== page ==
|Publication number||US4583300 A|
|Application number||US 06/570,933|
|Publication date||Apr 22, 1986|
|Filing date||Jan 16, 1984|
|Priority date||Jan 16, 1984|
|Publication number||06570933, 570933, US 4583300 A, US 4583300A, US-A-4583300, US4583300 A, US4583300A|
|Inventors||Milford S. Mast|
|Original Assignee||Advanced Ag Systems, Inc.|
|Export Citation||BiBTeX, EndNote, RefMan|
|Patent Citations (17), Non-Patent Citations (2), Referenced by (25), Classifications (11), Legal Events (5)|
|External Links: USPTO, USPTO Assignment, Espacenet|
This invention relates generally to ventilation, and more specifically to ventilation during storage within grain bins.
Cost effective grain management systems require not only rapid drying of the grain, but also control of the grain moisture content during storage. Since storage may continue for a relatively long period of time, it is virtually certain that storage bin conditions will vary greatly between drying and storage conditions. Economy and safety considerations have generally moved the agriculture industry toward ambient air drying of grain as opposed to fuel heated air for drying. However, this trend adds to the difficulty in properly controlling grain moisture, since unheated air can vary greatly in its own moisture content. It is, in fact, quite possible to have air conditions which, rather than drying the grain, actually increase the moisture content in the grain.
While there have been previous efforts to avoid these problems by using temperature sensors to determine proper drying conditions, these methods do not actually solve the difficulties because they do not comprehend the full scope of the problem.
The present invention approaches the problems of grain drying and management of grain storage as a total system problem, and takes into account all factors which affect the drying process before taking action. Moreover, the present invention is completely automatic, so that the operator need only specify the end condition desired, and all other actions are controlled to accomplish the prescribed goal.
In a system such as that of the present invention, since no external heat is supplied, the actual drying is accomplished only by forced ventilation of ambient (outside) air through the storage bin. This is done by constructing the storage bin with an air plenum below the grain. This plenum is actually formed by a false bottom in the bin which is a perforated plate. The other surfaces of the plenum are sealed except for access to high volume, high pressure blowers which draw air from outside the bin and pressurize the plenum so air is blown through the perforated plate and upward through the grain.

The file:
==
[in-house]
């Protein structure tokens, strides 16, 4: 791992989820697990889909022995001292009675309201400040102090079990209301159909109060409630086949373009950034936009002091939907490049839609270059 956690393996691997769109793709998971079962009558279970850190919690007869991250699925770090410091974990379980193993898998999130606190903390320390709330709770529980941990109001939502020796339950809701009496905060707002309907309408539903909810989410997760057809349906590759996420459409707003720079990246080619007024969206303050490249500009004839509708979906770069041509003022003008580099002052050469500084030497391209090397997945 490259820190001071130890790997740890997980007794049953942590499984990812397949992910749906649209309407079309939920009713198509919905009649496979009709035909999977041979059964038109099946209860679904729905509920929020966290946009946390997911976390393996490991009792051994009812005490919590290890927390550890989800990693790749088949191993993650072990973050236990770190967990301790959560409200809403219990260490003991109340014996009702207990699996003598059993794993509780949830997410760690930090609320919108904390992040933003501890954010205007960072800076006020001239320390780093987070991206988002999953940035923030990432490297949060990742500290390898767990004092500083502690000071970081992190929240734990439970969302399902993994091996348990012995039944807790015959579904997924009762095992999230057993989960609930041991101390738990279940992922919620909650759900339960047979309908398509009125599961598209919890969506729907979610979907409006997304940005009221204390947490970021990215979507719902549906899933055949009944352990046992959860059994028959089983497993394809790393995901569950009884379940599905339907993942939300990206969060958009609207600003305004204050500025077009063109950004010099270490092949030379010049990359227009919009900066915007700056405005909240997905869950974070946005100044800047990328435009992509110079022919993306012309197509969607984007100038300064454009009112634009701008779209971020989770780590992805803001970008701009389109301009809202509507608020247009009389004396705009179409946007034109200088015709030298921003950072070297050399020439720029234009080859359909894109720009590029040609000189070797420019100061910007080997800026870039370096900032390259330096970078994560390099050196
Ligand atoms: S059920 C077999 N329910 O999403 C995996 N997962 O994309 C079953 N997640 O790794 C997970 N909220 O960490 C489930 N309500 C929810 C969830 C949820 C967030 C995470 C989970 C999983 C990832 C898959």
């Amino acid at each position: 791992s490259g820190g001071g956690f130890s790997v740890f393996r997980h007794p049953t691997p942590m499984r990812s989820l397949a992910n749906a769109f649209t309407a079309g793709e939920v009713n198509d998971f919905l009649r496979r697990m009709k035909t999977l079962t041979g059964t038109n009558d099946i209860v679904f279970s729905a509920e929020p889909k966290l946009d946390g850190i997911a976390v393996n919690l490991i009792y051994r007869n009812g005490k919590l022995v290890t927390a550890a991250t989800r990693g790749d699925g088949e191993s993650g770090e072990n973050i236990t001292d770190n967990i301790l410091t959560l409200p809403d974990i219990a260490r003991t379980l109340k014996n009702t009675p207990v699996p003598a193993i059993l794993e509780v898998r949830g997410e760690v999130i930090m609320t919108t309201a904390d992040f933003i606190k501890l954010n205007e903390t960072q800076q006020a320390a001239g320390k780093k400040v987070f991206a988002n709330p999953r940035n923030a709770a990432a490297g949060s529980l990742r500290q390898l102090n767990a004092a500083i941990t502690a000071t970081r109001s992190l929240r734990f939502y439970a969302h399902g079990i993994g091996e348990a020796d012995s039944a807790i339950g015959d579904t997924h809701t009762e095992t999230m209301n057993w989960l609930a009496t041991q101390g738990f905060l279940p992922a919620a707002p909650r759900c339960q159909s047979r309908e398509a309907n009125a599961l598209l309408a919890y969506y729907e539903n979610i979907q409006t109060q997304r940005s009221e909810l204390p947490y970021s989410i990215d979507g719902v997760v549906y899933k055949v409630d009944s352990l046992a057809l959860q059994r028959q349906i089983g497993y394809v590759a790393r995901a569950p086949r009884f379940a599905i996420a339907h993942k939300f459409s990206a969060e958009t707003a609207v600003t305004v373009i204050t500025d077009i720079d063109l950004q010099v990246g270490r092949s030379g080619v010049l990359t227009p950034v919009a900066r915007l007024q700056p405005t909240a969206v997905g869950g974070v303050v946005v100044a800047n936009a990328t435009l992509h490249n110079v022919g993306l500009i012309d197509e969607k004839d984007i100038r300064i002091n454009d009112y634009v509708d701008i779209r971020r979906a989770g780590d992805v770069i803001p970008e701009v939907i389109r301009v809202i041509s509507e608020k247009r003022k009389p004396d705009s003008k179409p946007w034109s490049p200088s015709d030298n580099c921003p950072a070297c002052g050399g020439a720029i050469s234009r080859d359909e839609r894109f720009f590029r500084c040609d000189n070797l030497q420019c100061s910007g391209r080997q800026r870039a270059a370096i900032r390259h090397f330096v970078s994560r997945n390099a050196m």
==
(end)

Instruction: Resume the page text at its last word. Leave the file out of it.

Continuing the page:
The cylindrical bin has a roof shaped as an inverted cone and ventilators are located in the roof. These ventilators, preferably the type which is powered by the wind, vent the air from the top of the bin after it has passed through the grain, and thus complete the air flow circuit from outside the bin, through the grain and back outside.
It is the specific control of the blower which makes this air circulation system a grain drying system rather than a mere ventilating system. The comparator of the system combines several parameters which are monitored by sensors located in appropriate locations within the system, along with a manually set goal for desired grain moisture, into an automatic action to operate the blower only when the operation will aid in attaining the moisture level desired.
The various parameters monitored are air temperature and humidity outside the bin, air temperature and humidity inside the bin, grain moisture content at several levels within the bin, and grain temperature at multiple levels within the grain in the bin.
The multiple temperature readings within the grain are attained by the use of multiple temperature sensors each at a different height, mounted in a line parallel to the bin axis and remote from the bin side, so that with the bin full of grain, the sensors are in direct contact with the grain and monitoring its temperature at many heights in the bin. An additional sensor is used to monitor the temperature at the top of the grain at a point remote from the top of the line of sensors and is connected by a long umbilical cord to permit its use with widely varying grain pile sizes.
Grain moisture readings are secured through several ports in the side of the bin. These ports can be used to manually remove grain and test it for moisture by conventional moisture measuring devices or, preferably, these same ports can be fitted with automatic grain moisture measuring devices which generate direct electrical signals for connection to the comparator. If moisture readings are taken from manually removed grain, they can be entered into the comparator by manually setting internal controls which provide voltages to the comparator.
The present invention also displays the various parameters it measures, and while it contains a manual override, it also includes a mode of operation in which the manual override is itself deactivated after a preset time and the system returned to automatic operation.